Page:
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Charlotte woman suspected of stabbing 2 young daughters

CHARLOTTE -- Sometime around 10 p.m. Monday, Selina Akther Shiuli called her husband and asked him to pick up cereal and bananas on his way home from work.

Three hours later, his cell phone rang again.

"She said, 'I love you. You may not see us again,'" Mohammad Nasiruddin recalled Tuesday. "'Pray for us and forgive us. You are a good man.'"

Then, the mother of his two children hung up -- and didn't answer when he called back.

Shortly afterward, Shiuli stabbed their 6-year-old and 15-month-old daughters and then herself, according to Charlotte-Mecklenburg police.

The older girl, Noshin Tabassum Nova, died from multiple stab wounds. The Merry Oaks Elementary first-grader had wanted to be a doctor someday.

The toddler, Nafisha Tabassum Sara, was in critical condition Tuesday evening at Carolinas Medical Center.

Shiuli, 28, was in stable condition, also at CMC. Police have warrants charging her with murder and attempted murder. An officer was posted outside her hospital room.

Nasiruddin told the Observer that his wife has had bad dreams recently and that she believed there was a ghost in their home that wanted to hurt her.

He said he had tried to take her to the doctor but she didn't want to go.

Police say they forced their way into the family's east Charlotte apartment after Shiuli called 911 at 1-05 a.m. Tuesday.

They would not say what she told the operator. But officers got to The Timbers apartments off Eastway Drive within three minutes and found all three with multiple stab wounds.

"I don't know what she was thinking," Nasiruddin told the Observer. "She loves her kids very much. She loves them more than anything. How can she press the knife to them? What was in her mind? She has to think they are getting more pain. How can she do that?"

Nasiruddin said his wife, a stay-at-home mom, was worried the ghost would kill her. He said he told her that what she saw wasn't real and that nobody would hurt her, but still she worried about who would take care of their children if she died.

He said she had never been treated for mental illness. He had made her three doctor's appointments, he said, but she never went.

Sometimes he would talk to her, but she would stare and not hear him, he said. This past weekend, he recalled, she was laughing for no reason.

He said he'd been trying to get her out of the home more often with trips to the mall and thought that was helping. They had normal conversations on Monday night, he said, and she seemed to be OK.

Police did not let him see her Tuesday. He did see their 6-year-old, whom he calls Nova, before her body was taken to the medical examiner's office. And he got to spend time with the youngest, whom he calls Sara.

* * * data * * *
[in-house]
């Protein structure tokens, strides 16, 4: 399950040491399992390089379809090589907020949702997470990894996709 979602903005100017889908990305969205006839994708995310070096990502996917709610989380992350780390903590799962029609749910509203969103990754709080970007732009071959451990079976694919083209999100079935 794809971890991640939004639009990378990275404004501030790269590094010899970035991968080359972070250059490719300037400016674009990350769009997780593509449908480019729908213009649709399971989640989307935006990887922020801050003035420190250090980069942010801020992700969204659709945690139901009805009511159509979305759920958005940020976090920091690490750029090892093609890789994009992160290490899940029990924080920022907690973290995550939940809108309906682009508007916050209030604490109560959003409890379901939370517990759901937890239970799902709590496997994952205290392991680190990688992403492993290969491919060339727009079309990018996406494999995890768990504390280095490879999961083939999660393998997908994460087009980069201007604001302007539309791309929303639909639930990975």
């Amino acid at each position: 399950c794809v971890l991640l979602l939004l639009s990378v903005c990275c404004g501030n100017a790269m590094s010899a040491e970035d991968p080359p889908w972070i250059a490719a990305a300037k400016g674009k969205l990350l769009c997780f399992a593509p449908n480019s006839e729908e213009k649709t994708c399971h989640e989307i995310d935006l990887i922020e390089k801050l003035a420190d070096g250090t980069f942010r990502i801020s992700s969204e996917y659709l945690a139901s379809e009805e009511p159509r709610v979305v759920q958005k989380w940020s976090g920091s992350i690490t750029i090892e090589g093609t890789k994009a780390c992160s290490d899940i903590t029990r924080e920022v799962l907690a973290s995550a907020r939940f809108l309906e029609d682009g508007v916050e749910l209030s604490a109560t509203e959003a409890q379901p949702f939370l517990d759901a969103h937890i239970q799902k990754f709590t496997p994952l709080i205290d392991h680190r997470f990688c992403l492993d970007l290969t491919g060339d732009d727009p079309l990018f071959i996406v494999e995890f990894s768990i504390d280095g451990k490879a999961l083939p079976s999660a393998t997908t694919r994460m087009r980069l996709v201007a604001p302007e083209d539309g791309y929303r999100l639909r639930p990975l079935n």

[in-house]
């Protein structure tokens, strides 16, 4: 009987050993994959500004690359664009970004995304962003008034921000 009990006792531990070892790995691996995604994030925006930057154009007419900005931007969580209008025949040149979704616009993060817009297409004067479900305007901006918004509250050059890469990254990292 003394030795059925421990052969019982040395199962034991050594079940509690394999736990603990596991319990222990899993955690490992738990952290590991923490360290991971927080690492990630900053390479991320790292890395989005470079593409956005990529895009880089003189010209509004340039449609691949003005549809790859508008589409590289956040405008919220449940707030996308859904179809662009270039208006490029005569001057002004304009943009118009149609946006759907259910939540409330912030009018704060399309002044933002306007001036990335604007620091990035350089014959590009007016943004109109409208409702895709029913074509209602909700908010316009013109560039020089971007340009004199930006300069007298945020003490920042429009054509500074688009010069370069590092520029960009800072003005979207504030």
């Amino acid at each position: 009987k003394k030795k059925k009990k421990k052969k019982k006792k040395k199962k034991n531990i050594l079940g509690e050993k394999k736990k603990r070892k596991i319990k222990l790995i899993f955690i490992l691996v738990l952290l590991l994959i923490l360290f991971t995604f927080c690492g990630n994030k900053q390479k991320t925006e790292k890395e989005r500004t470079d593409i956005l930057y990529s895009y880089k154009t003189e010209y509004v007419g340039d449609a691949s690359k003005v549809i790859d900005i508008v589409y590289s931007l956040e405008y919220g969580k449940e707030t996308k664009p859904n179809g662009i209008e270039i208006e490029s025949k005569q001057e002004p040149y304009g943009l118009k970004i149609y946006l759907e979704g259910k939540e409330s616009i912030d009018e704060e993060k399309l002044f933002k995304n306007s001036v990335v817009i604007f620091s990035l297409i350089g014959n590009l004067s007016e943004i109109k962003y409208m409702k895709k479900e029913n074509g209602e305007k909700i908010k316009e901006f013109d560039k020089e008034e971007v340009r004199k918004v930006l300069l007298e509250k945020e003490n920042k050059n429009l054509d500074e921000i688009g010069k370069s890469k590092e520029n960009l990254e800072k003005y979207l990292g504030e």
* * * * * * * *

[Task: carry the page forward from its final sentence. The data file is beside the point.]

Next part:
Nasiruddin and Shiuli are from Bangladesh. He moved to New York in 1996, then married her in their home country in 1998. He said she stayed in Bangladesh and earned a bachelor's degree and he visited annually.

After the Sept. 11, 2001, terrorist attacks, Nasiruddin moved to Charlotte. He said his wife and Nova came in 2004. Sara was born at CMC.

He worked at various hotels in Charlotte but lost his job earlier this year. When he couldn't find a new one, he said, he started driving a cab.

Monday morning, he took Nova to school in his cab. He said she was an excellent student, who especially excelled in writing.

"She liked to play with other kids. She was really funny. She loved me very much," he said. "If I say something wrong in English, she'd correct me."

Shajjad Husain, Nasiruddin's nephew, said Nova was "absolutely beautiful and very, very smart." He said she would memorize a song after hearing it only two or three times.

"I told my uncle, you need to take care of her. She will be somebody when she grows up."

Nasiruddin intends to bury his daughter today. It is Muslim tradition, he said, to bury the dead as soon as possible.

"I can't believe my Nova is gone. Everywhere I look, it seems like she must be here somewhere."

Nasiruddin said Sara made it through a five-hour surgery but doctors told him Tuesday afternoon that it will likely be 48 hours before they know whether she will survive.

Nasiruddin said he picked up Nova from school and his wife from Eastland Mall before going to work Monday afternoon. He said he told his wife he'd be home before midnight.

But at 11:30 p.m., he picked up a customer at the airport who wanted to go to Hickory, 70 miles away.

"I called her and said I was going to be late because I have a long-trip customer," he recalled.

Nasiruddin said he'd dropped off the customer and was headed home about 1 a.m. when his wife called to say he might not see his family again.

"I said, `What are you talking about? Are you OK? Did you sleep?"'

She hung up.

"I was shaking," he said. "I said, `Something is wrong."'

He said he called her back, but she hung up on him. When he called again, he got voice mail.

"I drove very fast," he said. "When I was driving, I was praying for my family.

"I try to keep calling, and she doesn't answer. I was thinking I should call police."

Nasiruddin said he got to the intersection of Central Avenue and Eastway Drive -- just a few blocks from home -- and then police called him.

You need to get home, the officer told him. As soon as possible.

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